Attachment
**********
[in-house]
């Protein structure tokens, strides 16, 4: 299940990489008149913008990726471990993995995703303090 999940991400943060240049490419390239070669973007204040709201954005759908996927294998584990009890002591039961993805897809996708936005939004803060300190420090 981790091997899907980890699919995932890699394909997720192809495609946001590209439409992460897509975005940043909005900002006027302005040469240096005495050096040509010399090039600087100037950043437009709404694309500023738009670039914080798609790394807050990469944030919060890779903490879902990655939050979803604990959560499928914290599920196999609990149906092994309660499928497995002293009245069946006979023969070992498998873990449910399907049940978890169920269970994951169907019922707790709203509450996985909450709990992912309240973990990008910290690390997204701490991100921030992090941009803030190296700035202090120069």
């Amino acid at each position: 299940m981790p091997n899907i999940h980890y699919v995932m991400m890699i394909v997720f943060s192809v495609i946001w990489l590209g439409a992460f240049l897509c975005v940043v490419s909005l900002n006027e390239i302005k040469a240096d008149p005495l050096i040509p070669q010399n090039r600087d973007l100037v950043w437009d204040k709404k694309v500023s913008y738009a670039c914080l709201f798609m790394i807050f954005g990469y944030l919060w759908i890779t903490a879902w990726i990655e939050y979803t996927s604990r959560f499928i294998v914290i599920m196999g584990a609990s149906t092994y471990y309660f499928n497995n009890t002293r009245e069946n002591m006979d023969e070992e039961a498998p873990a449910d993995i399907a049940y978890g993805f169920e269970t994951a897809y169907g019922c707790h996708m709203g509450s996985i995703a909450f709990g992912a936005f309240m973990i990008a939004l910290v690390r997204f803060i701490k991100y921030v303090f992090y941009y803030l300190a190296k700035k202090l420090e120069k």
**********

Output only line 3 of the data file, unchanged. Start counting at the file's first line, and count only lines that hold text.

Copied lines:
């Amino acid at each position: 299940m981790p091997n899907i999940h980890y699919v995932m991400m890699i394909v997720f943060s192809v495609i946001w990489l590209g439409a992460f240049l897509c975005v940043v490419s909005l900002n006027e390239i302005k040469a240096d008149p005495l050096i040509p070669q010399n090039r600087d973007l100037v950043w437009d204040k709404k694309v500023s913008y738009a670039c914080l709201f798609m790394i807050f954005g990469y944030l919060w759908i890779t903490a879902w990726i990655e939050y979803t996927s604990r959560f499928i294998v914290i599920m196999g584990a609990s149906t092994y471990y309660f499928n497995n009890t002293r009245e069946n002591m006979d023969e070992e039961a498998p873990a449910d993995i399907a049940y978890g993805f169920e269970t994951a897809y169907g019922c707790h996708m709203g509450s996985i995703a909450f709990g992912a936005f309240m973990i990008a939004l910290v690390r997204f803060i701490k991100y921030v303090f992090y941009y803030l300190a190296k700035k202090l420090e120069k």